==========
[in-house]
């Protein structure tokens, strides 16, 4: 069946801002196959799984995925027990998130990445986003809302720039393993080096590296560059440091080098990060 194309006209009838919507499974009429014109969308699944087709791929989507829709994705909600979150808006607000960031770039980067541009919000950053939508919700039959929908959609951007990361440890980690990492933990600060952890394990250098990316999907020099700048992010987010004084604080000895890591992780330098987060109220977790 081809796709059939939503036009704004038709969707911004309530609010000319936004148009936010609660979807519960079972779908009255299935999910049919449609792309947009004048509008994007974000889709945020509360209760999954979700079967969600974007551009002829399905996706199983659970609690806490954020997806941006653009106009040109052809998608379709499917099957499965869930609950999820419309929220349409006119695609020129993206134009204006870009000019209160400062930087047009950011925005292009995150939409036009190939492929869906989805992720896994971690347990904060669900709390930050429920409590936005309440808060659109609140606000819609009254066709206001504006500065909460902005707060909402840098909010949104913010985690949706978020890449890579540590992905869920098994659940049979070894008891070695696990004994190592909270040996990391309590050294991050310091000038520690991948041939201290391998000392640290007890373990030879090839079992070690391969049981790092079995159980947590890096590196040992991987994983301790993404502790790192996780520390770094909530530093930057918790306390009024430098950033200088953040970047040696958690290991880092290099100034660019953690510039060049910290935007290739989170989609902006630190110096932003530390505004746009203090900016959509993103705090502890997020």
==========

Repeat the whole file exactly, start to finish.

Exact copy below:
[in-house]
């Protein structure tokens, strides 16, 4: 069946801002196959799984995925027990998130990445986003809302720039393993080096590296560059440091080098990060 194309006209009838919507499974009429014109969308699944087709791929989507829709994705909600979150808006607000960031770039980067541009919000950053939508919700039959929908959609951007990361440890980690990492933990600060952890394990250098990316999907020099700048992010987010004084604080000895890591992780330098987060109220977790 081809796709059939939503036009704004038709969707911004309530609010000319936004148009936010609660979807519960079972779908009255299935999910049919449609792309947009004048509008994007974000889709945020509360209760999954979700079967969600974007551009002829399905996706199983659970609690806490954020997806941006653009106009040109052809998608379709499917099957499965869930609950999820419309929220349409006119695609020129993206134009204006870009000019209160400062930087047009950011925005292009995150939409036009190939492929869906989805992720896994971690347990904060669900709390930050429920409590936005309440808060659109609140606000819609009254066709206001504006500065909460902005707060909402840098909010949104913010985690949706978020890449890579540590992905869920098994659940049979070894008891070695696990004994190592909270040996990391309590050294991050310091000038520690991948041939201290391998000392640290007890373990030879090839079992070690391969049981790092079995159980947590890096590196040992991987994983301790993404502790790192996780520390770094909530530093930057918790306390009024430098950033200088953040970047040696958690290991880092290099100034660019953690510039060049910290935007290739989170989609902006630190110096932003530390505004746009203090900016959509993103705090502890997020």